set -- -specs=/proc/self/fd/3 "$libc_start" "$libc_crt" "$@" "$libc_end" \
  -Wl,--start-group -lc -lgcc -lgcc_eh -Wl,--end-group \
  -Wl,-dynamic-linker,"$ldso_pathname" -Wl,-nostdlib
}

I don't fully understand it myself, but when I read the coproc manpage, this was what immediately came to mind... maybe my gut is lying to me, but this is what I _think_ is going on in the wrapper:

sets up a file in /root/.specs.tmp.<Random#>
with the contents:
"*link_libgcc:


"
then:
exec 3 /root/.specs.tmp.<Random#>
establishes a new process in /proc/self/fd/3 and the original file can be removed and the process can be used

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mcewanw

Joined: 16 Aug 2007
Posts: 2345
Location: New Zealand

PostPosted: Sun 16 Oct 2011, 19:14    Post subject:  

technosaurus wrote:

then:
exec 3 /root/.specs.tmp.<Random#>
establishes a new process in /proc/self/fd/3 and the original file can be removed and the process can be used


Not sure about this. I have written a C prog before that started two processes with a pipe between then (redirecting stdins and stdouts appropriately). Its trickyish to do, and I might have trouble understanding my own code so many years later... I'm not entirely sure if I could communicate with gtkserver via that or not. Lots of interesting things going on just now... alas that means "so many things to do..."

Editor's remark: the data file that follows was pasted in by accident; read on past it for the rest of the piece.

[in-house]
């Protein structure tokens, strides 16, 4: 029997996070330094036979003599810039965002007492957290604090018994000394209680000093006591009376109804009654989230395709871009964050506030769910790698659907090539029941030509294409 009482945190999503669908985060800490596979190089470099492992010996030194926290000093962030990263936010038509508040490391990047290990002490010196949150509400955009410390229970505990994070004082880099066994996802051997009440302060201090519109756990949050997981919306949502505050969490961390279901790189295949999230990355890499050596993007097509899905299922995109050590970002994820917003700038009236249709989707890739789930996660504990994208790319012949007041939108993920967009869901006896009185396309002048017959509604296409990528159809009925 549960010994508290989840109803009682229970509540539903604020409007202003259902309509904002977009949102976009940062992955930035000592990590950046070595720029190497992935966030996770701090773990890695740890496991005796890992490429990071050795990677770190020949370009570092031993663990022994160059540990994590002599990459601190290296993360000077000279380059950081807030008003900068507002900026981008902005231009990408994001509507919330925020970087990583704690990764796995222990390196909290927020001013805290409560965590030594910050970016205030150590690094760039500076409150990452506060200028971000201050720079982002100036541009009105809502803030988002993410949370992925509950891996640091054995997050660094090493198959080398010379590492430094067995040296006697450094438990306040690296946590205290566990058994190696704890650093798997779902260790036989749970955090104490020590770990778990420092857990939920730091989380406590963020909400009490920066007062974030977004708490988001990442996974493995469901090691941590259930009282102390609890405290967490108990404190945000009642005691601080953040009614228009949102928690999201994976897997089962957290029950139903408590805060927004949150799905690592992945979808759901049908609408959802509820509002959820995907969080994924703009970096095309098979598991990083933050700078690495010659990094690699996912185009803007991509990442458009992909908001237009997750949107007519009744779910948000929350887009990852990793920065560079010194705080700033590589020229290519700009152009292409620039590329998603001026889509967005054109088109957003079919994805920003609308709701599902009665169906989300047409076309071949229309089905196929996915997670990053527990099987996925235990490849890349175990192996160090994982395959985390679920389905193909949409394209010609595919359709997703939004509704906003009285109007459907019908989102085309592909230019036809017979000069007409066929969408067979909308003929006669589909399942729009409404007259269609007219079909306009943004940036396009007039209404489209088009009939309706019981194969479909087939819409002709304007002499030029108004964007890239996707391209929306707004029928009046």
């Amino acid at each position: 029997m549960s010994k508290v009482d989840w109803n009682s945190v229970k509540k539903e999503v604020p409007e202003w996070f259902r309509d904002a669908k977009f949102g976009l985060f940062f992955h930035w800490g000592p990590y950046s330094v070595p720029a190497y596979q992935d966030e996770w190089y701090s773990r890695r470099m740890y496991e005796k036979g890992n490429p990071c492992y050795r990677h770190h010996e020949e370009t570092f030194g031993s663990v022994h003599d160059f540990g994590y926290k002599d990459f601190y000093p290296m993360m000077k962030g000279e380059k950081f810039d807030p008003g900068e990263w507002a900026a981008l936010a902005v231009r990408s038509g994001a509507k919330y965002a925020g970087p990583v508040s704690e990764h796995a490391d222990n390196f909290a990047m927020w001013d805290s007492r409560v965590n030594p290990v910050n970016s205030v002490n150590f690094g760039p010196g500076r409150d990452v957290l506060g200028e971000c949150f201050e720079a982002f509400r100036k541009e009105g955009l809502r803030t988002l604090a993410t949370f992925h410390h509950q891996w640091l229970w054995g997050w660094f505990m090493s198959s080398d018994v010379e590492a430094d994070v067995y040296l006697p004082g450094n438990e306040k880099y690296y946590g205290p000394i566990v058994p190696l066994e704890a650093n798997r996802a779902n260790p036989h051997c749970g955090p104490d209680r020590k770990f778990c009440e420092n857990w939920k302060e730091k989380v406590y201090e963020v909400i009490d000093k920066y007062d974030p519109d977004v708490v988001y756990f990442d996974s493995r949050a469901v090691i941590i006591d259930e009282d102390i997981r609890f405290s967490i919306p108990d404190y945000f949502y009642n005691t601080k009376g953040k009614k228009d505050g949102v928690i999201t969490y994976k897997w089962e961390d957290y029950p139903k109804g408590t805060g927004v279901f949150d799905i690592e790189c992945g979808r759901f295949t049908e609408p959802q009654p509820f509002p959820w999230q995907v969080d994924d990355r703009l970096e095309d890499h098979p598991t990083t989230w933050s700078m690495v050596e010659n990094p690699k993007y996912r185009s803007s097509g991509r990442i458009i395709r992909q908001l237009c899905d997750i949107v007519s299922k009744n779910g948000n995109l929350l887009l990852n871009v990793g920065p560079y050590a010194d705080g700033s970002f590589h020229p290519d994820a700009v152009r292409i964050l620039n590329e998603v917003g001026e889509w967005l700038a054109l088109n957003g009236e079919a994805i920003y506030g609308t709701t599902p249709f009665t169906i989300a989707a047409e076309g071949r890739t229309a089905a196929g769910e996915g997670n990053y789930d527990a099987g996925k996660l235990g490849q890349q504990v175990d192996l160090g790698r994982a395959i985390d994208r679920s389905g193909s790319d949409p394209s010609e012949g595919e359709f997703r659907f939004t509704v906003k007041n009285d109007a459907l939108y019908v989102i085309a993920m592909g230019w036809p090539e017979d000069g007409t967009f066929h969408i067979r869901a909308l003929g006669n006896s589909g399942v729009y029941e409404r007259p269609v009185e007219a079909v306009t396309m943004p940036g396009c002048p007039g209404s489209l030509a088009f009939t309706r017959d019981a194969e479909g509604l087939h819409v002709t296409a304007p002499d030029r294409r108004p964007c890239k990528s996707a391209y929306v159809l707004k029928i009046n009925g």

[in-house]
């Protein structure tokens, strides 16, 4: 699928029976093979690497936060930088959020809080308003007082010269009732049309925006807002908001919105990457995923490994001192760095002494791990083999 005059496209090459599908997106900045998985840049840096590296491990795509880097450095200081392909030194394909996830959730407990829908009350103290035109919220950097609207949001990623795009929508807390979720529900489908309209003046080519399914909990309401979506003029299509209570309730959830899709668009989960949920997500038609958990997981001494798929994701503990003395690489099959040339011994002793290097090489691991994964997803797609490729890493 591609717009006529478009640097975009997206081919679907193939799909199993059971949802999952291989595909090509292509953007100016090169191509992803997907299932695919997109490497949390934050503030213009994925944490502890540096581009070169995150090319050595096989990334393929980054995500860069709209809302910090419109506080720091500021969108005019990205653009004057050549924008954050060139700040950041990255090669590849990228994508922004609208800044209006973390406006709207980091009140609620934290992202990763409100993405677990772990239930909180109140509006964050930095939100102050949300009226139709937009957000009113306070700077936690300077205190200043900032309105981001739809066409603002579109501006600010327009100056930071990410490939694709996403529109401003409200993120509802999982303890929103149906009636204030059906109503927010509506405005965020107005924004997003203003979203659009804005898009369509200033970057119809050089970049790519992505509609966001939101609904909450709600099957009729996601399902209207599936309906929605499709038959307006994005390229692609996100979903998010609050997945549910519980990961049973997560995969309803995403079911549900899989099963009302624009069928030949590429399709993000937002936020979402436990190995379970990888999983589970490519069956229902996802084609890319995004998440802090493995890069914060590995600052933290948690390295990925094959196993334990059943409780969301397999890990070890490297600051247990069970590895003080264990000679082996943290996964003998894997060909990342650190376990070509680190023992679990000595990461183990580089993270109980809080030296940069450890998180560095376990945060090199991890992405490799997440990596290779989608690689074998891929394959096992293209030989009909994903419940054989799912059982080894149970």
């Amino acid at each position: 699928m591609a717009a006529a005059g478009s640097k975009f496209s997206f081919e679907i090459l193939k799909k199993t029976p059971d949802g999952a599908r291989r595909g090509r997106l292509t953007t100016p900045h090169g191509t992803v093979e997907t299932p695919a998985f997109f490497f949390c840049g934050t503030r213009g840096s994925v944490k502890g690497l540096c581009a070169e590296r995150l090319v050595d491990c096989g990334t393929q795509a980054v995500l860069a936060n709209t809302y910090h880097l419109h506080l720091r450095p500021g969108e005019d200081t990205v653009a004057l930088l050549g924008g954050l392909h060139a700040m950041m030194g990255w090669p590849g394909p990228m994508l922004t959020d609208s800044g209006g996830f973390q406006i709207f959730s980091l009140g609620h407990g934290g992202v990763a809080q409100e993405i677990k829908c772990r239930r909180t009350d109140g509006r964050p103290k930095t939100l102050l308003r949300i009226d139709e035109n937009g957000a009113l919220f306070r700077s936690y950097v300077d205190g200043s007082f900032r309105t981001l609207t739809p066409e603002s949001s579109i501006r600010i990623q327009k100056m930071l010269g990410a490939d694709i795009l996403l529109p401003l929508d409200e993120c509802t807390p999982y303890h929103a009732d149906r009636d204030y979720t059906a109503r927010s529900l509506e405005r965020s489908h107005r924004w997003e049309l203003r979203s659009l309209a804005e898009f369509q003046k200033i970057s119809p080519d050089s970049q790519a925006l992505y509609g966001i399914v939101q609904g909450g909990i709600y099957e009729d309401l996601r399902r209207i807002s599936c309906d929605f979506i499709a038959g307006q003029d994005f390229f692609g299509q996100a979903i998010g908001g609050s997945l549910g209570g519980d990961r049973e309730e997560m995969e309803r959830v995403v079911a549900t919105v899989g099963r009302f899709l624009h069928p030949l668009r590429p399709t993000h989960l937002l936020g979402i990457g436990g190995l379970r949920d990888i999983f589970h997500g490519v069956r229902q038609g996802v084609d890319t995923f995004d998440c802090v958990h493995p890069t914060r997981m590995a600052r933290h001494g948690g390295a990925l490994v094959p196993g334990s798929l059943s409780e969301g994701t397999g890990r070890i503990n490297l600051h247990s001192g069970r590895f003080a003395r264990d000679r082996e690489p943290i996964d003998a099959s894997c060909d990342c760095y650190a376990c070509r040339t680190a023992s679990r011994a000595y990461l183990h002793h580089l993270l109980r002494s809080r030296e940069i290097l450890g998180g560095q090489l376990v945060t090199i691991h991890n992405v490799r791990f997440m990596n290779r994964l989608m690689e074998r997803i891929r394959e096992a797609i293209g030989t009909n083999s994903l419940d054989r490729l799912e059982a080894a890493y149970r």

I've also just installed gtk-server on my Windows box at work too, though still to use it for anything there. I want to try it for something I need to do at work, where they don't use Linux. But I'd love to introduce some programmer work colleagues to gtk interface anyway one way or the other.